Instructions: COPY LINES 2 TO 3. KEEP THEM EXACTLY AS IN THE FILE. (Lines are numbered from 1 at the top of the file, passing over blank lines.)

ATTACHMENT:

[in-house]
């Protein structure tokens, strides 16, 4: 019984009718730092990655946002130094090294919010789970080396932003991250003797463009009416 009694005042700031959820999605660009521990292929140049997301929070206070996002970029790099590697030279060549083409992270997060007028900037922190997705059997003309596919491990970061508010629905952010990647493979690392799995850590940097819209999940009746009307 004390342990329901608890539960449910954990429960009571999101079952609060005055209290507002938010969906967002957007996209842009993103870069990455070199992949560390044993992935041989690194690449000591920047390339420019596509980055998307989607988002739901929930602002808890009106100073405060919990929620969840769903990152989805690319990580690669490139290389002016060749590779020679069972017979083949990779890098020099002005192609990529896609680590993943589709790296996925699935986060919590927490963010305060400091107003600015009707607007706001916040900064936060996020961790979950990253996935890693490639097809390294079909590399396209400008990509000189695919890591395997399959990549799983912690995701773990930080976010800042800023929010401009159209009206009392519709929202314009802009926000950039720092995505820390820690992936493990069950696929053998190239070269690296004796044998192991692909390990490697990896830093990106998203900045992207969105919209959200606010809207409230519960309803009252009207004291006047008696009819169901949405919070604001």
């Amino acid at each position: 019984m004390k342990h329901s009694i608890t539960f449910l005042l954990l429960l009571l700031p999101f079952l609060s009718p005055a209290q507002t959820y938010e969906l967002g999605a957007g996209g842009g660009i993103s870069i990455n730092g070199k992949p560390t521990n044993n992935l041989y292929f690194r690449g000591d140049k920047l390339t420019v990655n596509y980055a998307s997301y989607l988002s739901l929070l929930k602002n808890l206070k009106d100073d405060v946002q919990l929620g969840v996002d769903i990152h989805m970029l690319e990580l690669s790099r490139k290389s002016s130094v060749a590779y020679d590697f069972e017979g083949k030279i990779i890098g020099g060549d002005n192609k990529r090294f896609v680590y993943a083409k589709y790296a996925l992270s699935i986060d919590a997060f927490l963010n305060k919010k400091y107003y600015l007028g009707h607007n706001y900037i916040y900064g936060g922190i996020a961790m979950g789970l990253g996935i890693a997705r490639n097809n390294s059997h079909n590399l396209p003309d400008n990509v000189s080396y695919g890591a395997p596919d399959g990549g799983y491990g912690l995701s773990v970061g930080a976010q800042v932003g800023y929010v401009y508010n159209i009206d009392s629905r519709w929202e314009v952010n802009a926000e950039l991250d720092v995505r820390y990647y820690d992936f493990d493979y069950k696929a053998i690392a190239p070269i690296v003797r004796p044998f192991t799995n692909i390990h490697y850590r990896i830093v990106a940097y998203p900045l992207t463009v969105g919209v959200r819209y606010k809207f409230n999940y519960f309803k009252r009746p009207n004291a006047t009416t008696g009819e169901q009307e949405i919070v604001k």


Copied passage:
């Protein structure tokens, strides 16, 4: 019984009718730092990655946002130094090294919010789970080396932003991250003797463009009416 009694005042700031959820999605660009521990292929140049997301929070206070996002970029790099590697030279060549083409992270997060007028900037922190997705059997003309596919491990970061508010629905952010990647493979690392799995850590940097819209999940009746009307 004390342990329901608890539960449910954990429960009571999101079952609060005055209290507002938010969906967002957007996209842009993103870069990455070199992949560390044993992935041989690194690449000591920047390339420019596509980055998307989607988002739901929930602002808890009106100073405060919990929620969840769903990152989805690319990580690669490139290389002016060749590779020679069972017979083949990779890098020099002005192609990529896609680590993943589709790296996925699935986060919590927490963010305060400091107003600015009707607007706001916040900064936060996020961790979950990253996935890693490639097809390294079909590399396209400008990509000189695919890591395997399959990549799983912690995701773990930080976010800042800023929010401009159209009206009392519709929202314009802009926000950039720092995505820390820690992936493990069950696929053998190239070269690296004796044998192991692909390990490697990896830093990106998203900045992207969105919209959200606010809207409230519960309803009252009207004291006047008696009819169901949405919070604001």
């Amino acid at each position: 019984m004390k342990h329901s009694i608890t539960f449910l005042l954990l429960l009571l700031p999101f079952l609060s009718p005055a209290q507002t959820y938010e969906l967002g999605a957007g996209g842009g660009i993103s870069i990455n730092g070199k992949p560390t521990n044993n992935l041989y292929f690194r690449g000591d140049k920047l390339t420019v990655n596509y980055a998307s997301y989607l988002s739901l929070l929930k602002n808890l206070k009106d100073d405060v946002q919990l929620g969840v996002d769903i990152h989805m970029l690319e990580l690669s790099r490139k290389s002016s130094v060749a590779y020679d590697f069972e017979g083949k030279i990779i890098g020099g060549d002005n192609k990529r090294f896609v680590y993943a083409k589709y790296a996925l992270s699935i986060d919590a997060f927490l963010n305060k919010k400091y107003y600015l007028g009707h607007n706001y900037i916040y900064g936060g922190i996020a961790m979950g789970l990253g996935i890693a997705r490639n097809n390294s059997h079909n590399l396209p003309d400008n990509v000189s080396y695919g890591a395997p596919d399959g990549g799983y491990g912690l995701s773990v970061g930080a976010q800042v932003g800023y929010v401009y508010n159209i009206d009392s629905r519709w929202e314009v952010n802009a926000e950039l991250d720092v995505r820390y990647y820690d992936f493990d493979y069950k696929a053998i690392a190239p070269i690296v003797r004796p044998f192991t799995n692909i390990h490697y850590r990896i830093v990106a940097y998203p900045l992207t463009v969105g919209v959200r819209y606010k809207f409230n999940y519960f309803k009252r009746p009207n004291a006047t009416t008696g009819e169901q009307e949405i919070v604001k």